Florida spends 51 percent of all the tax revenue it collects on education — which, if you ask folks in the education world, is a blessing and a curse when it comes to the Legislature.
The amount of money spent commands the lawmakers' attention, and that's the level of interest that education deserves. The curse: Sometimes that attention leads to the kind of ill-advised tinkering that ends up wasting everyone's time and energy.
Going into the 2017 legislative session, though, it feels like the good kind of attention has prevailed so far, with a number of substantive proposals worthy of debate.
In the Florida Senate, President Joe Negron declared early on that his top priority this session will be to start the process of making "our good universities great" by elevating them to "national elite destination universities" like the University of Virginia and the University of North Carolina at Chapel Hill.
The vessel for that goal is Senate Bill 2, which would significantly sweeten scholarship programs like Bright Futures, bolster efforts to recruit world-class faculty, and improve certain graduate programs, among other measures. The bill also would push the system to get students through their studies "on time" in four years, thereby minimizing their college costs and getting them into the workforce faster.
That's not so good news for students inclined to take the scenic route to their degrees; SB 2 stands to affect the system in ways that eventually would steer students down a faster path. But the bill, if approved, would be a boon to those who receive the top Bright Futures scholarship, the Florida Academic Scholars award. Beginning this fall, the award would cover 100 percent of tuition costs at a state public university, plus certain fees and $300 each fall and spring for books and other expenses.
More than 45,000 students would benefit, and it would cost the state an extra $126 million next year. The bill, sponsored by Sen. Bill Galvano, R-Bradenton, is on a fast track, set to reach the Senate floor in the first week of the session.
As for K-12 schools, leaders in both chambers say they have heard the growing calls to tame state testing and are pushing major changes to two pillars of Florida's accountability system that have been around for years.
"Maybe we've taken a good thing too far, and now it is time to bring some common sense to it," Sen. Tom Lee, a Brandon Republican and former Senate president, told a gathering of school superintendents earlier this year.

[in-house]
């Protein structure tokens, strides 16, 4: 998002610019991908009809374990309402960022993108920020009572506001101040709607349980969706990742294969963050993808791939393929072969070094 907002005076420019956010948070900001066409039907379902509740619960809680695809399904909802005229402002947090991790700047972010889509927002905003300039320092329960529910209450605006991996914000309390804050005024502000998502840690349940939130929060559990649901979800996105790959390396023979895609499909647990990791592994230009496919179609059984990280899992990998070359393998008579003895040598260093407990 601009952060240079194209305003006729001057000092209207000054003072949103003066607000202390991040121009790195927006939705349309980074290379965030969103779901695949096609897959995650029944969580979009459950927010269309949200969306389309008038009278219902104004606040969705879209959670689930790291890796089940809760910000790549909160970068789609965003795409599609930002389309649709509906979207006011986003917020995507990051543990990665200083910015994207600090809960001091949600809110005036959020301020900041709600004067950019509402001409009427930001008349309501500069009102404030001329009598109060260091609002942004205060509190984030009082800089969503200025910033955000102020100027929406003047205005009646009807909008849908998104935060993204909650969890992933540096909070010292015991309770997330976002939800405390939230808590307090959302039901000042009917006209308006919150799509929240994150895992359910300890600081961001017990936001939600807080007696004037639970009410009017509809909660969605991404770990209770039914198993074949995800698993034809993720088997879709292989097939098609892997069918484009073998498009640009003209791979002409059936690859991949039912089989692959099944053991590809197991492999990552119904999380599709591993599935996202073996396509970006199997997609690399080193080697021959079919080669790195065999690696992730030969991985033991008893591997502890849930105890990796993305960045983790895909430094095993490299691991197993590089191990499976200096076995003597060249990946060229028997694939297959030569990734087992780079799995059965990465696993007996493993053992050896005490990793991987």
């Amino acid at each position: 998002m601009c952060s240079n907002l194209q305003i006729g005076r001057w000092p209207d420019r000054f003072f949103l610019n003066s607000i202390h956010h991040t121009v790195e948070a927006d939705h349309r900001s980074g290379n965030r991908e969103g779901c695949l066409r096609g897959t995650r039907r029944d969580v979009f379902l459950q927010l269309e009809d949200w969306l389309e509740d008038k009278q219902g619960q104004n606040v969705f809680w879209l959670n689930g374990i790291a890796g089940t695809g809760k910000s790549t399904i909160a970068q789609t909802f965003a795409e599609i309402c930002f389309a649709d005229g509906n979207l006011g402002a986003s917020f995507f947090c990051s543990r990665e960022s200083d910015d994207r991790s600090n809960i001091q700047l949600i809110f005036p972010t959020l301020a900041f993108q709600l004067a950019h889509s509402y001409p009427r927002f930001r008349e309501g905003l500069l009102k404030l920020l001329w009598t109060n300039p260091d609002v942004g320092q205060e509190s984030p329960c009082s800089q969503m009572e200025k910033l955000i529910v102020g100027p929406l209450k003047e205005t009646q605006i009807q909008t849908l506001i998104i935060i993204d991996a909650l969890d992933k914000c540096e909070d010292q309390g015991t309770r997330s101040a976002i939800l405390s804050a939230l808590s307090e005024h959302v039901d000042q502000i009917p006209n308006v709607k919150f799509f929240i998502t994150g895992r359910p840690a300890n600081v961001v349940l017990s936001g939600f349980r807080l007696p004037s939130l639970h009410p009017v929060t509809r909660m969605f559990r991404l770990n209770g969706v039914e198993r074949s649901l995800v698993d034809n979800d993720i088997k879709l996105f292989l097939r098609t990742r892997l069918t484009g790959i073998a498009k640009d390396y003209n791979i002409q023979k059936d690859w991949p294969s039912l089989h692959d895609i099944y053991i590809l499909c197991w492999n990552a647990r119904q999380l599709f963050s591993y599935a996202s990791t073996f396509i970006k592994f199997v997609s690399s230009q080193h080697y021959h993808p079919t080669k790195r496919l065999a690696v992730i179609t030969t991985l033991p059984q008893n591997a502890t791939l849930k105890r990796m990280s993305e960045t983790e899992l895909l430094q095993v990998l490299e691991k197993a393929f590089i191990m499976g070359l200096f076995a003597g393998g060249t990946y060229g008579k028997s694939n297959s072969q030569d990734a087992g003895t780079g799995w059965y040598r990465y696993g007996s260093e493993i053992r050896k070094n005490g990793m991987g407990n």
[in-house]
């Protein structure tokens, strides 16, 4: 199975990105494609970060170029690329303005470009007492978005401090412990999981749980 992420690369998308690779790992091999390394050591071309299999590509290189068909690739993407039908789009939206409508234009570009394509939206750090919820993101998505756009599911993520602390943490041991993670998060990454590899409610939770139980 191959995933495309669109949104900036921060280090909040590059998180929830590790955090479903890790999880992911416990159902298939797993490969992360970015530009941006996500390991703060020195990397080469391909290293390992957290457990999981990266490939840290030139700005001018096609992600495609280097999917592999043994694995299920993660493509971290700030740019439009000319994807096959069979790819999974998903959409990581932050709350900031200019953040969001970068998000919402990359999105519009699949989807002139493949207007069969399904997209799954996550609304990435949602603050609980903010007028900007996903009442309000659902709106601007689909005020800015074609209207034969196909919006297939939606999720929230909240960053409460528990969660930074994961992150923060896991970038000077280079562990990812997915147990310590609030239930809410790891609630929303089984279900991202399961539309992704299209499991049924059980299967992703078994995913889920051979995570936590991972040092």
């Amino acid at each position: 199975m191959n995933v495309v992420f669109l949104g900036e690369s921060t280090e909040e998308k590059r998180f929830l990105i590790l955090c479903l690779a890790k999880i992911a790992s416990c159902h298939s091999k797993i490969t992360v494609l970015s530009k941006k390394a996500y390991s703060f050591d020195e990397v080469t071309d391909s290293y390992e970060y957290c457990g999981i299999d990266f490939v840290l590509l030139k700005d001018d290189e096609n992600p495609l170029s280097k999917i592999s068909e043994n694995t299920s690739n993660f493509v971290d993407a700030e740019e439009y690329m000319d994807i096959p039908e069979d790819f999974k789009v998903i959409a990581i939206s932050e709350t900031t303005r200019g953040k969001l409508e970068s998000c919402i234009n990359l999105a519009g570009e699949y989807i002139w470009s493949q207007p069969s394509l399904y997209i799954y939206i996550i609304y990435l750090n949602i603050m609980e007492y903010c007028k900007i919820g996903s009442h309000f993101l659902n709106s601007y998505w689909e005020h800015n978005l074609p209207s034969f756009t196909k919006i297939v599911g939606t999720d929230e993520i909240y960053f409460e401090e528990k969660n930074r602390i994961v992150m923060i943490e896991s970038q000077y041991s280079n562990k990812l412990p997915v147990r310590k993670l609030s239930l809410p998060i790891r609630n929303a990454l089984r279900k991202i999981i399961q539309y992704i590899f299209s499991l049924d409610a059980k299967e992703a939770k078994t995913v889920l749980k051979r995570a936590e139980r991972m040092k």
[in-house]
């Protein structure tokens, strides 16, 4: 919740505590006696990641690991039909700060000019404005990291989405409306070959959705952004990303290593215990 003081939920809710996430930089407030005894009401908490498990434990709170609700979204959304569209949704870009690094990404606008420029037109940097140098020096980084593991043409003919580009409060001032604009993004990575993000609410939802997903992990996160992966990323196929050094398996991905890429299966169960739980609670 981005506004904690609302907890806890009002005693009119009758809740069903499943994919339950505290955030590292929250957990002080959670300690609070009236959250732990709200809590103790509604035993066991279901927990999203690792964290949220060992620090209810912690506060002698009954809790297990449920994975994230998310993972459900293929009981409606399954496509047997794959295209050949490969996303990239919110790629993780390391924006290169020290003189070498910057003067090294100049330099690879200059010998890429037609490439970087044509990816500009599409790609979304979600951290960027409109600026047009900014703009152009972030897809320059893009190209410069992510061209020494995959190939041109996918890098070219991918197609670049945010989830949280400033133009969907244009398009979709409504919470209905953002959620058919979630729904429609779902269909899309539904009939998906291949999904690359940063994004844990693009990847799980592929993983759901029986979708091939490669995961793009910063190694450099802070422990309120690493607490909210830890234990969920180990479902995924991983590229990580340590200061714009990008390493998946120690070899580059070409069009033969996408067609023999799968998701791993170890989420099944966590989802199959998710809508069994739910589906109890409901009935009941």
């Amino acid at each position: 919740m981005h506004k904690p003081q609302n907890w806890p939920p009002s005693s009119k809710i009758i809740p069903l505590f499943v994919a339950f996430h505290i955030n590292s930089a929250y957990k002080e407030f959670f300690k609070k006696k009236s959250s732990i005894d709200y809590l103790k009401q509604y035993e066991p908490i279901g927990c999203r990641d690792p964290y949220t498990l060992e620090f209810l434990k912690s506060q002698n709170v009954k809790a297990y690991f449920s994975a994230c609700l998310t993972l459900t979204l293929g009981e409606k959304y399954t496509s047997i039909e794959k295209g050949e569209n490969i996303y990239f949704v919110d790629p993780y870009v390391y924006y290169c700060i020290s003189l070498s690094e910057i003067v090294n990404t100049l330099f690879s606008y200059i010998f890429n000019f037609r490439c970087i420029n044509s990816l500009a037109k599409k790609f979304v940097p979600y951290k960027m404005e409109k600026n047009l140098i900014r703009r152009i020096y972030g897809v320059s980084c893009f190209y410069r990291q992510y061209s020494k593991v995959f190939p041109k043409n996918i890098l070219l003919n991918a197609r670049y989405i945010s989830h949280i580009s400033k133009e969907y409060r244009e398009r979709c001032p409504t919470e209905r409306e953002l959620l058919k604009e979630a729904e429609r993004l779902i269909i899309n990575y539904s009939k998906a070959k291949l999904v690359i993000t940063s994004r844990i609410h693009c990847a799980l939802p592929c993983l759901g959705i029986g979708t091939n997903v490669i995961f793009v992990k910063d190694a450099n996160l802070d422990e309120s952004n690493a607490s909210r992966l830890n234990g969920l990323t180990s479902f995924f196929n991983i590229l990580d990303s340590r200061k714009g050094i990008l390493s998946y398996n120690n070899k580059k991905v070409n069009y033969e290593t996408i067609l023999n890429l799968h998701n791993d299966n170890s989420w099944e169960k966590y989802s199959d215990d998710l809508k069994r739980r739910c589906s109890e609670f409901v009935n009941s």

Two proposals (SB 926 and HB 773) would push state tests for English language arts and math to the last three weeks of the school year, addressing a long-standing complaint that Florida's springtime testing regimen begins too early and takes too much time from classes. The bills also would require the state Department of Education to investigate the possibility of allowing high school students to meet the graduation requirement by taking the SAT or ACT rather than the state's 10th grade test.
Another pair of bills (HB 131 and SB 1280) would remove the requirement that third-graders who perform poorly on the state's English language arts test be held back from fourth grade.
As is the case most years, some lawmakers will look to strengthen of charter schools. A big question left over from previous sessions is how to give charters a share of local tax dollars for maintaining and constructing buildings at a time when school districts with delayed projects of their own are clamoring for that money too. Many districts, including Hillsborough and Pinellas, have had to borrow heavily to keep up with the need.
House leaders said recently they plan to come up with a plan to accommodate both sides. The Senate, meanwhile, has been moving on the issue with a proposal to increase the maximum property tax rate school boards can levy for capital projects.
For more than 25 years, that rate was capped at $2 for every $1,000 of taxable value. Then, during the Great Recession, the Legislature lowered it to $1.50.
Now, some want to raise it to $1.70. They argue it's not a tax increase because its restoring money that used to be there, and it's optional for districts.
But other lawmakers, particularly House Republicans led by Speaker Richard Corcoran, disagree. "Raising taxes is just one of those things that, I think, in the end hurts more than it helps," Corcoran said recently.
How the two sides get past that fundamental divide over the next few weeks is anyone's guess.
And that is far from the only big money decision before them. One that will be closely watched is how lawmakers decide to deal with the controversial Best and Brightest bonus program, which for the last two years has awarded teachers bonuses based in part on their ACT and SAT scores from high school.
Many officials are itching to scrap the program in favor of a more equitable bonus.
Gov. Rick Scott has proposed spending $58 million on a variety of teacher incentives, a $9 million increase over what the state spent on Best and Brightest this year. Leaders in the Senate and House, meanwhile, are exploring a plan for $200 million in incentives that could be spread among many more teachers.
As for the teachers, they say they would happily lose the bonuses if it meant a boost in their regular pay.